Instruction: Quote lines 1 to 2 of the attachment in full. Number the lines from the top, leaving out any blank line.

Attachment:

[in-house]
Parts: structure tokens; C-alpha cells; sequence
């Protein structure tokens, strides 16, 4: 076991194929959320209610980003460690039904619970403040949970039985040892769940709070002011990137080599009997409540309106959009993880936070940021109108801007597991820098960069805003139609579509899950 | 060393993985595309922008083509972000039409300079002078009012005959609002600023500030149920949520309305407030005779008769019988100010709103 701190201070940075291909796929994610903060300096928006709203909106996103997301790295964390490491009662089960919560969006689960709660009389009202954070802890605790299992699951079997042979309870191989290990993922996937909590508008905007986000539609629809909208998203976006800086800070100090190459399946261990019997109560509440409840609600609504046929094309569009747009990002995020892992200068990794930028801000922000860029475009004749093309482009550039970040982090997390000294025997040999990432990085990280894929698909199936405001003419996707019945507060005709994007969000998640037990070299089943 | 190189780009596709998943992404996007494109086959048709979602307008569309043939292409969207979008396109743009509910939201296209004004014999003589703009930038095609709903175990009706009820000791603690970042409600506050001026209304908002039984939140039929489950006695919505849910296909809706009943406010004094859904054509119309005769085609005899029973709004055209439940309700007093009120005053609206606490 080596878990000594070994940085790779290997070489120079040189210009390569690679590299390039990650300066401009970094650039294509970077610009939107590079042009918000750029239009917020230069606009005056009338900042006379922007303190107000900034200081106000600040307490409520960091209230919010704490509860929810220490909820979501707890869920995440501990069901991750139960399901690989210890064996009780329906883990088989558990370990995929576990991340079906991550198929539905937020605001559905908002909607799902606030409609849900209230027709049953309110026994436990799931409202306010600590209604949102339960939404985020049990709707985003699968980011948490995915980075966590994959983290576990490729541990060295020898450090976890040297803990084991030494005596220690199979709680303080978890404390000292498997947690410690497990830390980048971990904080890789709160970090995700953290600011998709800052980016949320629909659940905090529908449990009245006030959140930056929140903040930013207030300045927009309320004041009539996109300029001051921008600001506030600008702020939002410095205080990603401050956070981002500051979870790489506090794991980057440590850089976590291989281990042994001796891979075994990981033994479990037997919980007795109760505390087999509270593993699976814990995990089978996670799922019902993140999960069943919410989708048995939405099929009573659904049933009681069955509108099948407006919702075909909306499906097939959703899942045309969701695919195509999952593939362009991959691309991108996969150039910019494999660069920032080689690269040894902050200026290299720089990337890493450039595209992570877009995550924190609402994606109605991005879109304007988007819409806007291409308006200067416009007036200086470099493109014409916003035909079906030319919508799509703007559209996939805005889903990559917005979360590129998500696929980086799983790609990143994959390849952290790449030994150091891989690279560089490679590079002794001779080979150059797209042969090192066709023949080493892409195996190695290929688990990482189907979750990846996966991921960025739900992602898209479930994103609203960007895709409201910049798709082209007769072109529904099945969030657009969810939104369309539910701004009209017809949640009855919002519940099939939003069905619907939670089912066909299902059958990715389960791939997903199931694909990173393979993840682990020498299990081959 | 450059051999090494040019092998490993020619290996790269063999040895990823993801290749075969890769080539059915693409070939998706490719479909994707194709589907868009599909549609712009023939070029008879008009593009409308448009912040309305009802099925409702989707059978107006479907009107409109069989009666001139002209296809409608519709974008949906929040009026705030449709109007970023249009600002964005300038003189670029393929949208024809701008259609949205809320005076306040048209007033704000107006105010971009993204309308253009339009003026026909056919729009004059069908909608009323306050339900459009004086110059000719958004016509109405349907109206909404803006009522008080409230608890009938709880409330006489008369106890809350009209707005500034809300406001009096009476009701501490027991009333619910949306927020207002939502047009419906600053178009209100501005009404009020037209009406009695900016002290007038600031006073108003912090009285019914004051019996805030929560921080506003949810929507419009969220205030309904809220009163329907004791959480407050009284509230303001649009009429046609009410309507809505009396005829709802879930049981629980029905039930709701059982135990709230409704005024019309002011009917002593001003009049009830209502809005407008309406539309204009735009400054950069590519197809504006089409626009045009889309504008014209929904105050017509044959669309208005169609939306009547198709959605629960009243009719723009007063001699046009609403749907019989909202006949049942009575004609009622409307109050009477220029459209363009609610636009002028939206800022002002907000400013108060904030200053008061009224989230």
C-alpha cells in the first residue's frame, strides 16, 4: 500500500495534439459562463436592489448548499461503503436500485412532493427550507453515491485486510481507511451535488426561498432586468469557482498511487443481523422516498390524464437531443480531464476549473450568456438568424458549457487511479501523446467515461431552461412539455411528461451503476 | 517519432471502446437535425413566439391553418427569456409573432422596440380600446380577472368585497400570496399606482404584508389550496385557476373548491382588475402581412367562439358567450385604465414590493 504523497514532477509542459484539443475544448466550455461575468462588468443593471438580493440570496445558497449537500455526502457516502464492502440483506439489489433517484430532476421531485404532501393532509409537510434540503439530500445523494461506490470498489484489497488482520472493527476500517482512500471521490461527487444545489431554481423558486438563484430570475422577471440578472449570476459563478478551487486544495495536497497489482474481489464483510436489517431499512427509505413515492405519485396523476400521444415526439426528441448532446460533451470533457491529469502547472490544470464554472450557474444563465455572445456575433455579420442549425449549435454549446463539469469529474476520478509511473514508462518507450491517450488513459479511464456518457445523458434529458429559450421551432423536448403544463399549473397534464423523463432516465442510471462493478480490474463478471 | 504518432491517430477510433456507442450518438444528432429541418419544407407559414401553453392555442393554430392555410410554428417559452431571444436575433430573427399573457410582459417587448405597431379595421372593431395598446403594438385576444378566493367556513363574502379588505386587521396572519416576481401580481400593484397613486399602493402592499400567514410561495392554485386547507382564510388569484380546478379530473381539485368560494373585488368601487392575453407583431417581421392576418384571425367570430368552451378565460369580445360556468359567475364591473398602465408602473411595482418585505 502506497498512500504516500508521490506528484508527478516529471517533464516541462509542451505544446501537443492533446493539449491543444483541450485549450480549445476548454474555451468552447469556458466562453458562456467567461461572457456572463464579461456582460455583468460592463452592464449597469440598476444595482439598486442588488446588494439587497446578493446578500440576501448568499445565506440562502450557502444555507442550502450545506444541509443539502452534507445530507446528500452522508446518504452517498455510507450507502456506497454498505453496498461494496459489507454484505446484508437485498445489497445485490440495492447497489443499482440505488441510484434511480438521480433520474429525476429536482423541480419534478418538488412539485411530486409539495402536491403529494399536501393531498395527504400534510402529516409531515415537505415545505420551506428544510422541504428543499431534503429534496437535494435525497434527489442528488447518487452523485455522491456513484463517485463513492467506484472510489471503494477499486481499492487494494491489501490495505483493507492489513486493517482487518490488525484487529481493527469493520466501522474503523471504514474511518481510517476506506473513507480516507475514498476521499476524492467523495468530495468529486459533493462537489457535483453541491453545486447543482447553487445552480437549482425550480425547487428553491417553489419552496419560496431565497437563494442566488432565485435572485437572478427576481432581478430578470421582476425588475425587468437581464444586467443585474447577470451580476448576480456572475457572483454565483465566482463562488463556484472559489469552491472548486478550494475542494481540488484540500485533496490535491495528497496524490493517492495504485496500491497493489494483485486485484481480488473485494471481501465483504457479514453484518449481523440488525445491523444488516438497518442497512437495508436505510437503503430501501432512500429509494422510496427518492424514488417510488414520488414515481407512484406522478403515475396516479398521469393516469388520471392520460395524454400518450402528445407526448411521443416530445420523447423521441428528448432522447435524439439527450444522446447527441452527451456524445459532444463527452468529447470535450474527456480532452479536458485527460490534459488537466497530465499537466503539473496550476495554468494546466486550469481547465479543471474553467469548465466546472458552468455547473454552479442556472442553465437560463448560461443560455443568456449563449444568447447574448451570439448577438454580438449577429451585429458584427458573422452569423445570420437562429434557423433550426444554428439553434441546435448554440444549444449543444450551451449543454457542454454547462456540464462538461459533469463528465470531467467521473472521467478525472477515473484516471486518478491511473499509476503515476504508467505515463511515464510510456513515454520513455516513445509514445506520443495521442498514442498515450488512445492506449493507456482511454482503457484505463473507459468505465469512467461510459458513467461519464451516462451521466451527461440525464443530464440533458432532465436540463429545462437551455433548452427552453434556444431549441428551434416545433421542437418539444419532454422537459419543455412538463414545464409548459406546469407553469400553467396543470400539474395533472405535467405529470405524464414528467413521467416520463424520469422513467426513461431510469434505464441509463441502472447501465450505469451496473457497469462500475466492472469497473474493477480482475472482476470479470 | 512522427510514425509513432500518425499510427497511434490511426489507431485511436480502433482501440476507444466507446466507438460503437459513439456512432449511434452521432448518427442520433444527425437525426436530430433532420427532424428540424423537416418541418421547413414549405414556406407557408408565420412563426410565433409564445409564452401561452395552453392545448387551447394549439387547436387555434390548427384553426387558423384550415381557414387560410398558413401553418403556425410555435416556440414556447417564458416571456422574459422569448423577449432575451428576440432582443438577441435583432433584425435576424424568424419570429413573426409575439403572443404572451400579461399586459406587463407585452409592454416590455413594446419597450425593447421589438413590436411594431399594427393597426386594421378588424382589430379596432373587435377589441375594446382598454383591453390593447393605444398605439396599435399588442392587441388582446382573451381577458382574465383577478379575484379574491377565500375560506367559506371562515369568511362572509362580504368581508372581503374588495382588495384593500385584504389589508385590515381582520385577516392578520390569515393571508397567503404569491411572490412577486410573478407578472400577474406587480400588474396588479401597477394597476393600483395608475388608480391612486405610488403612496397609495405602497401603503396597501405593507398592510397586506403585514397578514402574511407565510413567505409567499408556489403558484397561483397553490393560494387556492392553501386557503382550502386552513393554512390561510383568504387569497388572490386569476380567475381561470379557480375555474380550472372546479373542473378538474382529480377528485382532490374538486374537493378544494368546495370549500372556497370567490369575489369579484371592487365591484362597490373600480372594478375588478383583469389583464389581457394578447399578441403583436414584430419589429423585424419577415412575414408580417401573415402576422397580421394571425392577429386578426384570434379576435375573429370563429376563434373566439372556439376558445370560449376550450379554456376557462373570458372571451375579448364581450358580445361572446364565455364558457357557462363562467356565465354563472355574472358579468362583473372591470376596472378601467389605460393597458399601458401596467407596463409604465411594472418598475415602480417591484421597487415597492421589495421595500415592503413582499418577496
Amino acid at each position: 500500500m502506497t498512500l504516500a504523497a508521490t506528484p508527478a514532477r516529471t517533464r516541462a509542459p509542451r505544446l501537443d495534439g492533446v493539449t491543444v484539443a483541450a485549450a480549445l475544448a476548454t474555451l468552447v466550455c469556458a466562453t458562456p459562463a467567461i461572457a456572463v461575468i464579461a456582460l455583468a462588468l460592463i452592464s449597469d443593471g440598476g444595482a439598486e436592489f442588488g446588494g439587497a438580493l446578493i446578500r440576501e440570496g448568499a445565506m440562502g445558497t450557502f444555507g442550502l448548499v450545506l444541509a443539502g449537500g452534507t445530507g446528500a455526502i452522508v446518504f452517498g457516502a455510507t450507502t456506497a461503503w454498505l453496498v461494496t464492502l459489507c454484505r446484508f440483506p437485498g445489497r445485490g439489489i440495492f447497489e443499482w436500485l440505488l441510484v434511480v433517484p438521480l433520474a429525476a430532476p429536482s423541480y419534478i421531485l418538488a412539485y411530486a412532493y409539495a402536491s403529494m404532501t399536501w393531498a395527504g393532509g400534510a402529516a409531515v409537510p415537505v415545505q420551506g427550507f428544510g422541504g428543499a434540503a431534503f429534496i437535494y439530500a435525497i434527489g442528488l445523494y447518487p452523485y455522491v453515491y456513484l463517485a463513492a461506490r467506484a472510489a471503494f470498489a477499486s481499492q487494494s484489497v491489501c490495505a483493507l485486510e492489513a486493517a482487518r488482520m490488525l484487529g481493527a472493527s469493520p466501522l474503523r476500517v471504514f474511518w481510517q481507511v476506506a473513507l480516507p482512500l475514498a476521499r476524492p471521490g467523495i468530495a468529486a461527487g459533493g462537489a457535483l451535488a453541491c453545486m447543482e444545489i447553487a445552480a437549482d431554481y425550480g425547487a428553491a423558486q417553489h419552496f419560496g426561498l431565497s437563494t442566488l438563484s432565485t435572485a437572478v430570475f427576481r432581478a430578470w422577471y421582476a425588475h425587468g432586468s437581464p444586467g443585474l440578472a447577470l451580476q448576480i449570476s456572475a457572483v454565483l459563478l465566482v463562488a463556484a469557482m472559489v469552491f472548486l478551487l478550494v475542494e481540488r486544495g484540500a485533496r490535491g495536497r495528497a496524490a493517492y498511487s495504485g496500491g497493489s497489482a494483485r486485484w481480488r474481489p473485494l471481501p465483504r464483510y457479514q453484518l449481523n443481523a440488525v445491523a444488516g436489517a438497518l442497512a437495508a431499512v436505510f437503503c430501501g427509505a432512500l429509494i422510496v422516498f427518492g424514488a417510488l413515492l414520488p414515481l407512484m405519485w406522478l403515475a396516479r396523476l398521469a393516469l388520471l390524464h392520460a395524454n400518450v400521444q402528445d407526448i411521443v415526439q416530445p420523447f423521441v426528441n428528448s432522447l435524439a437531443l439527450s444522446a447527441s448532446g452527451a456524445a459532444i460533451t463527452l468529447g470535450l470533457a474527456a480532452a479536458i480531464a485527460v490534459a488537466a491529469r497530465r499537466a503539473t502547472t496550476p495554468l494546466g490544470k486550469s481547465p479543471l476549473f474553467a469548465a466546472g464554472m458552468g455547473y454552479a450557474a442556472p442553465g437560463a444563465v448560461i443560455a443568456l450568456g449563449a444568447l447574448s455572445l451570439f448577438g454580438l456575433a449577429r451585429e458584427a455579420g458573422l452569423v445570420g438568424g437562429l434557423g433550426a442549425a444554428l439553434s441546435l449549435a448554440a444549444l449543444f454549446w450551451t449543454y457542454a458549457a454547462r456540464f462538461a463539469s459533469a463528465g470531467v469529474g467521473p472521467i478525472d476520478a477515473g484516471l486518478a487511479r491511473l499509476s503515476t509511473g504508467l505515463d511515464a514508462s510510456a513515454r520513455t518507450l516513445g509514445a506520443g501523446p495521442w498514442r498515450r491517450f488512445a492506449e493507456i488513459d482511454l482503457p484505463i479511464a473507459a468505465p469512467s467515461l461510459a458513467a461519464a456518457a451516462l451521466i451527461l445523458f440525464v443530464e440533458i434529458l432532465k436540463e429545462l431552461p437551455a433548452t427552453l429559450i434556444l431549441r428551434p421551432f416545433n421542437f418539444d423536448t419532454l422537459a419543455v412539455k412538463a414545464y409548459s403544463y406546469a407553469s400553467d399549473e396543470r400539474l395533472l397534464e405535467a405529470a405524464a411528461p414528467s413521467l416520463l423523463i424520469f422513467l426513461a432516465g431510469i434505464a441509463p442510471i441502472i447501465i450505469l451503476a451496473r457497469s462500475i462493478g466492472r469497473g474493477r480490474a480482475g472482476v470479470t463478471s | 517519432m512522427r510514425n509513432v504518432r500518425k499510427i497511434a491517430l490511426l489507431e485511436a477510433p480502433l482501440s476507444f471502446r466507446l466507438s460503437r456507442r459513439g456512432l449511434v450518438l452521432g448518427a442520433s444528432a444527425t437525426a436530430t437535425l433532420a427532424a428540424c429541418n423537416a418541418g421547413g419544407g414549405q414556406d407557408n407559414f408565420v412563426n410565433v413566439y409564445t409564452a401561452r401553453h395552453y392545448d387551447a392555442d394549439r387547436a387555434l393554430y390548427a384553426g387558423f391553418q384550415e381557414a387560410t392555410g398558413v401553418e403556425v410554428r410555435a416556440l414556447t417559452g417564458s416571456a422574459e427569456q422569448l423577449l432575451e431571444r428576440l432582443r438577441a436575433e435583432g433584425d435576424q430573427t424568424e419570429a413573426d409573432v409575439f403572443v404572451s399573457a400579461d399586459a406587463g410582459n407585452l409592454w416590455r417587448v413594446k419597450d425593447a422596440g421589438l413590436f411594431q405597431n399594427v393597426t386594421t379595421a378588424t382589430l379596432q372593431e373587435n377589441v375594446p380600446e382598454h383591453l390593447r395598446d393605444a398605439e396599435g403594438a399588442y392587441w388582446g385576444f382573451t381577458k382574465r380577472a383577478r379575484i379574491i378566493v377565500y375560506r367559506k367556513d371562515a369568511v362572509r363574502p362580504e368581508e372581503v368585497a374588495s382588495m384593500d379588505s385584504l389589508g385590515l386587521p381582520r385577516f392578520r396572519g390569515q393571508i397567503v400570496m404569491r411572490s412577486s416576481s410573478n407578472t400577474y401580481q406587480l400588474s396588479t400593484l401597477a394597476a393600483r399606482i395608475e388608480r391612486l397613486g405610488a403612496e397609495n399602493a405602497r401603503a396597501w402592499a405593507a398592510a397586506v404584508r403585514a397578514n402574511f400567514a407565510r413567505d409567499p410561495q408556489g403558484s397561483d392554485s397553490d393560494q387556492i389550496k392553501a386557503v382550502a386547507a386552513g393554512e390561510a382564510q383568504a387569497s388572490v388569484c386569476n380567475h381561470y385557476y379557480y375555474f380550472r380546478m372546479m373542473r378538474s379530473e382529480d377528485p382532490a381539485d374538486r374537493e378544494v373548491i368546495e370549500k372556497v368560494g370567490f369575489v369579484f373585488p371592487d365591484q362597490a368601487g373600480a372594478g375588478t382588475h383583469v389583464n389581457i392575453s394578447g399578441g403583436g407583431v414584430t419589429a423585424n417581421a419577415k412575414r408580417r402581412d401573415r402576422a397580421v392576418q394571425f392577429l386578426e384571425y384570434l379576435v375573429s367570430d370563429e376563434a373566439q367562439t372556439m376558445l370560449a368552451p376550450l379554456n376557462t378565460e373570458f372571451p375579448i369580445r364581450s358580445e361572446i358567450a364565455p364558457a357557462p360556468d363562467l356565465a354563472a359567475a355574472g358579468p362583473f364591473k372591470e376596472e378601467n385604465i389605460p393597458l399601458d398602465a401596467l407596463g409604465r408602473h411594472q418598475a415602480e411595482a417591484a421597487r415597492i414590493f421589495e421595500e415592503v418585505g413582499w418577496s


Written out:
[in-house]
Parts: structure tokens; C-alpha cells; sequence